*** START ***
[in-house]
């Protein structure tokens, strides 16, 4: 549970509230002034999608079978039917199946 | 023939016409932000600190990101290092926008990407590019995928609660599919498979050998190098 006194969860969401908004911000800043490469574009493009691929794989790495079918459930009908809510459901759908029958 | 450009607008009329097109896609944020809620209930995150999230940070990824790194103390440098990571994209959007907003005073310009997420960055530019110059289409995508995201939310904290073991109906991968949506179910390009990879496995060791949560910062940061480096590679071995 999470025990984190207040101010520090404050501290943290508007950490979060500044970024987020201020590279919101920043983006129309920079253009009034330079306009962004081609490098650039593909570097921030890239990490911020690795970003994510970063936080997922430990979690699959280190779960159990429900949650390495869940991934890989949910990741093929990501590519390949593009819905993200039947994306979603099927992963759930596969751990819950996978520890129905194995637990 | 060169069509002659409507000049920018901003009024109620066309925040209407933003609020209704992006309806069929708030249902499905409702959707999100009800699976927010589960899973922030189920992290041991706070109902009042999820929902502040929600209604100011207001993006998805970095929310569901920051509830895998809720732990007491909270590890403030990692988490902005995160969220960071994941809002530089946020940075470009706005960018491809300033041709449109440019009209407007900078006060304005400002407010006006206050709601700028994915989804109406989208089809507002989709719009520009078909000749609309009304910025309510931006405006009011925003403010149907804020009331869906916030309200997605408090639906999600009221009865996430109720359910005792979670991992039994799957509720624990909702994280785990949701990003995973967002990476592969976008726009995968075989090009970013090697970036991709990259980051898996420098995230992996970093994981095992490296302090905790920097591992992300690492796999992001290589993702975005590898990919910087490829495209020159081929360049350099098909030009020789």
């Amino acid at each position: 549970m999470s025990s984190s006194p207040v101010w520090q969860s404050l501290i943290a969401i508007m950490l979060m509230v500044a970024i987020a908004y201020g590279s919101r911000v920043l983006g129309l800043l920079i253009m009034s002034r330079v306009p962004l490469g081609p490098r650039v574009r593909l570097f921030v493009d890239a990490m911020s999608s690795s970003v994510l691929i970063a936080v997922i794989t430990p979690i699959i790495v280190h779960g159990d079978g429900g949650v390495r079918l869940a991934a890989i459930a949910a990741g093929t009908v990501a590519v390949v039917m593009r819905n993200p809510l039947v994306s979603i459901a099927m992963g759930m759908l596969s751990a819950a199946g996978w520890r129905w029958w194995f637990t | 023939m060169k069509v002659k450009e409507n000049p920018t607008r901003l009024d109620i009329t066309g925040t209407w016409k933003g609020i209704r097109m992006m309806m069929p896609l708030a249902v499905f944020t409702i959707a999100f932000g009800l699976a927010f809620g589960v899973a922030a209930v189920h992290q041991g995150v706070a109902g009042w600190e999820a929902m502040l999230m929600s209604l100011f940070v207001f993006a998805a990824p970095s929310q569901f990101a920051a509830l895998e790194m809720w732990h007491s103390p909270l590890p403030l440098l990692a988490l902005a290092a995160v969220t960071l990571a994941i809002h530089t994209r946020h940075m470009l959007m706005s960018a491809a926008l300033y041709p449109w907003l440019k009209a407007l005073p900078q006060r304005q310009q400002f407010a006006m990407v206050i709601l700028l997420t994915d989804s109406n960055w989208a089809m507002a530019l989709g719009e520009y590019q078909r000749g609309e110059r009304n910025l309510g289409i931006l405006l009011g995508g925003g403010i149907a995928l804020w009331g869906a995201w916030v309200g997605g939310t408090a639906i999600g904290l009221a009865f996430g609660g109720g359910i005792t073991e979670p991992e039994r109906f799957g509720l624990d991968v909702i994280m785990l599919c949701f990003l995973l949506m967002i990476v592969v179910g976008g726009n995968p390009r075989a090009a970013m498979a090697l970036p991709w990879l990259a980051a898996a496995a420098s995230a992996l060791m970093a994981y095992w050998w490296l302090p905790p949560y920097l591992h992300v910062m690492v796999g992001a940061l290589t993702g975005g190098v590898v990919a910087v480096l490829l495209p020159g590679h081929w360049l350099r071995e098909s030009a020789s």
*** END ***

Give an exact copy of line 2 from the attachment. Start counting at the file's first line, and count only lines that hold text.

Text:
């Protein structure tokens, strides 16, 4: 549970509230002034999608079978039917199946 | 023939016409932000600190990101290092926008990407590019995928609660599919498979050998190098 006194969860969401908004911000800043490469574009493009691929794989790495079918459930009908809510459901759908029958 | 450009607008009329097109896609944020809620209930995150999230940070990824790194103390440098990571994209959007907003005073310009997420960055530019110059289409995508995201939310904290073991109906991968949506179910390009990879496995060791949560910062940061480096590679071995 999470025990984190207040101010520090404050501290943290508007950490979060500044970024987020201020590279919101920043983006129309920079253009009034330079306009962004081609490098650039593909570097921030890239990490911020690795970003994510970063936080997922430990979690699959280190779960159990429900949650390495869940991934890989949910990741093929990501590519390949593009819905993200039947994306979603099927992963759930596969751990819950996978520890129905194995637990 | 060169069509002659409507000049920018901003009024109620066309925040209407933003609020209704992006309806069929708030249902499905409702959707999100009800699976927010589960899973922030189920992290041991706070109902009042999820929902502040929600209604100011207001993006998805970095929310569901920051509830895998809720732990007491909270590890403030990692988490902005995160969220960071994941809002530089946020940075470009706005960018491809300033041709449109440019009209407007900078006060304005400002407010006006206050709601700028994915989804109406989208089809507002989709719009520009078909000749609309009304910025309510931006405006009011925003403010149907804020009331869906916030309200997605408090639906999600009221009865996430109720359910005792979670991992039994799957509720624990909702994280785990949701990003995973967002990476592969976008726009995968075989090009970013090697970036991709990259980051898996420098995230992996970093994981095992490296302090905790920097591992992300690492796999992001290589993702975005590898990919910087490829495209020159081929360049350099098909030009020789």